It often happens that circumstances which for purposes of a public or private nature had become by the efflux of time matters to be remembered only on special occasions, are by some fact remotely connected with them, brought as distinctly before the mind as in the moment of their existence. This may truly be said of the late murders at Stanfield Hall, the painful remembrance of which has been again pressed upon the attention on the inhabitants of Norfolk, if not generally throughout the country, by the sale, which during the week has been conducted upon the premises, under the able presidency of Mr. Butcher.
But that which might be said of the sale, commencing on Tuesday and continued on the three following days, is more applicable to Monday, when the house was on view. On this last mentioned occasion, the contents on the Hall were removed, indeed had not been disturbed from the fatal night when the murder of Mr. Jermy and his son took place. After Monday, the auction being conducted in a tent erected for the purpose on the lawn in front of the Hall, the house gradually becoming despoiled of its contents, and the various apartments slowly but surely stood either totally denuded or at best were left but in an undressed condition. The day of view was essentially different.
Those who visited this scene of a catastrophe which perhaps of all similar events displayed the severance of family ties most ruthlessly and completely, were it is hoped brought to the spot by feelings far above those of a curiosity which only seeks to be informed upon the habitat of a bloody and domestic tragedy. It is hoped and believed that none, or at least but few visited Stanfield Hall merely to tread upon the mat (yet stained with blood) in the porch where the elder Mr. Jermy fell dead by the wound of the assassin - to be shown where the son was shot down, or where the heavy slugs from the weapon of Rush, portions of the charges which wounded Mrs. Jermy and the female servant, had struck and indented the walls of the passage. That a desire pervaded the minds of those present to see all that could be seen conducted with the murder cannot be denied, but it is to be hoped their chief feelings were those of condolence in the bereavements of such as are yet survivors, and a trust that the progeny of him, who, the victim of uncontrollable passions "made a solitude" where the home affections had set up their most cherished idols, may, through the hopeful surveillance and better example of superintendent friend be led to a more useful life.
To describe Stanfield Hall, its situation and grounds, is of course supererogatory. It is, as thousands know, a mansion of the Elizabethan style - not over aged, not over spacious - surrounded by a moat, situated in a park without a rise, and with several drives, closely, but not heavily timbered. The house and grounds, though for some months pictorially familiar to the public, had up to Monday, been of closed to all persons. The announcement of the view, and the sale of the contents, naturally therefore brought a vast number of visitors to the spot and these, it was curious to remark, were of a class, more nearly allied in situation to the bereaved family than otherwise. But few, comparatively, of the middle classes were present; and those who did belong to this nomenclature, were chiefly composed of respectable agriculturalists and their families, who, resident in the neighbourhood of Stanfield, and many of them possessing personal knowledge of the late Recorder, were attracted thither as much on that account as by other reasons.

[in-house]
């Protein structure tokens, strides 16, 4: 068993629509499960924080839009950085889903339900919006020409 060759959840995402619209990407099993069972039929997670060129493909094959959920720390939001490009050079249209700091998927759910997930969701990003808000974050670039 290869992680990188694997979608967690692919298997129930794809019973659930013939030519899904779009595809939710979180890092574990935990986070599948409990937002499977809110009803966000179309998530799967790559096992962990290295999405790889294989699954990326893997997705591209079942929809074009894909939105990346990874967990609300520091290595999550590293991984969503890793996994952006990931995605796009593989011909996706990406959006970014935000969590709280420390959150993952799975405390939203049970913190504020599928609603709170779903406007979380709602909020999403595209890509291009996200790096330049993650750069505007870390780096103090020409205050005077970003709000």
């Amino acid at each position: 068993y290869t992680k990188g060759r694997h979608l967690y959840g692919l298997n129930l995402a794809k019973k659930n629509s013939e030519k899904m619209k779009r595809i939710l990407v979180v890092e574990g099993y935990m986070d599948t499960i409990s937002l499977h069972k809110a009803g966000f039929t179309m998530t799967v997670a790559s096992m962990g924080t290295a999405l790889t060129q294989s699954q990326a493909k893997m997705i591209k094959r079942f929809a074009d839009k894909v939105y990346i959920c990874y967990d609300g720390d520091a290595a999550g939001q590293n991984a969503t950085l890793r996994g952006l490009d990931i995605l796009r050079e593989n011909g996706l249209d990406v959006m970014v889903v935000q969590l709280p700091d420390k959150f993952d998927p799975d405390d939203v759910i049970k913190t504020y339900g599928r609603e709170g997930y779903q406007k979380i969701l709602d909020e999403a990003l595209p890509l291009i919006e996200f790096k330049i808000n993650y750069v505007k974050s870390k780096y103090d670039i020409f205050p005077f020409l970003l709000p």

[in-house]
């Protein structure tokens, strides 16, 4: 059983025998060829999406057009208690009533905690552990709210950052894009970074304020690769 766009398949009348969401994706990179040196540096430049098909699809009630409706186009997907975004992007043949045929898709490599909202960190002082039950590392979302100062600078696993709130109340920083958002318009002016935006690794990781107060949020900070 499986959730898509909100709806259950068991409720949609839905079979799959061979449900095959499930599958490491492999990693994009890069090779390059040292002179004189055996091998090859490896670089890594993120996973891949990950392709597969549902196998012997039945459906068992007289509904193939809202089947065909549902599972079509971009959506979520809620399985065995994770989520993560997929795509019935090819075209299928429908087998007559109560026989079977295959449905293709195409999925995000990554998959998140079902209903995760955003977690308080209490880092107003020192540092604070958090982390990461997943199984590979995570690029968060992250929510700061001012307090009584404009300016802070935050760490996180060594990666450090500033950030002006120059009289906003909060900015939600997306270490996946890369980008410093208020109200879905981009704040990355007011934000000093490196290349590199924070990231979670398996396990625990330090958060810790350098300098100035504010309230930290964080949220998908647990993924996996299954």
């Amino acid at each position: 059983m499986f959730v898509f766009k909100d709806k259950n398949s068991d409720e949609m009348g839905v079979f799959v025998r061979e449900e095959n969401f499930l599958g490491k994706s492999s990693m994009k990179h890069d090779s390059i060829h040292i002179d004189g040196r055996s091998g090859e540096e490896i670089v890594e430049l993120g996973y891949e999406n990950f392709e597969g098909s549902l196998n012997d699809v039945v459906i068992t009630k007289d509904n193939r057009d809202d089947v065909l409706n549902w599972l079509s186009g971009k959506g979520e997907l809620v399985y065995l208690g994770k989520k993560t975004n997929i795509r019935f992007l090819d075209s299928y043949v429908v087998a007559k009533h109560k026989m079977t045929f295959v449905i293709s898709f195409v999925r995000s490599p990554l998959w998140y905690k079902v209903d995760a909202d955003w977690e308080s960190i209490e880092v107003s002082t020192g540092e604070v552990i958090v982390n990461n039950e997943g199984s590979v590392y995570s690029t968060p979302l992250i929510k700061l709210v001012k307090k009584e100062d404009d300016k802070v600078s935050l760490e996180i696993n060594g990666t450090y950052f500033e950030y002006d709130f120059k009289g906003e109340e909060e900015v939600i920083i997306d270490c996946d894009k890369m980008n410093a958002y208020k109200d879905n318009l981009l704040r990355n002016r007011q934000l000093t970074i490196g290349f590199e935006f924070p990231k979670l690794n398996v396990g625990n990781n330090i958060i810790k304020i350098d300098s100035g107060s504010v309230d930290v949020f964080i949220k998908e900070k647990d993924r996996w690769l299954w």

In addition to private vehicles the railway conveyed numerous parties from localities seated both on the up and down lines. In fact, upon the arrival of each train through the day, the road from the station to Wymondham was lined by pedestrians, who, on reaching the town were conveyed by flys to Stanfield, which frequently left the King's Head Inn. The road between Wymondham and the Hall exhibited a busy scene, which on approaching the Park became extremely animated. Parties were admitted through the gates of both the Wymondham and Ketteringham lodges, but before being allowed to enter the grounds, each person was obliged either to shew a catalogue, which by arrangement gave the right of admission, or to purchase a copy on the spot. The gates were thrown open, and the company passed up the drive to the bridge across the moat and thence to the house.
The sole entrance to the hall was by the porch where the elder Mr. Jermy met his death, and here during the day knots of anxious visitors congregated and regarded both the porch itself and the spot where the body was found with the greatest interest and attention.
The scene which presented itself within the Hall was singular. On the ground floor are three rooms - drawing room on the left, the dining room also on the left, and the brown parlour, the door of which fronts the spectator. The drawing room was filled early by well dressed company, some of whom proceeded to occupy the sofa, and others the chairs. On surveying the apartment, the only change apparent in the furniture since last used by the family appeared to be a few light battens nailed across the front of the book-case to prevent the contents of the shelves from being displaced. The piano stood open, and several elegant ornaments were ranged on a handsome cheffioneer near the fire place. That many of the visitors were impressed with the inhabited air of the room was evident by the remarks made on the subject, and the observations which fell from several touching the alarm which must have prevailed in the tenants of the apartment on hearing the second shot, the weapon being discharged only a few yards from the door. The drawing room is airy and cheerful, having two windows, one looking towards the bridge, and the other across the moat to the prospect on the Wymondham side of the county.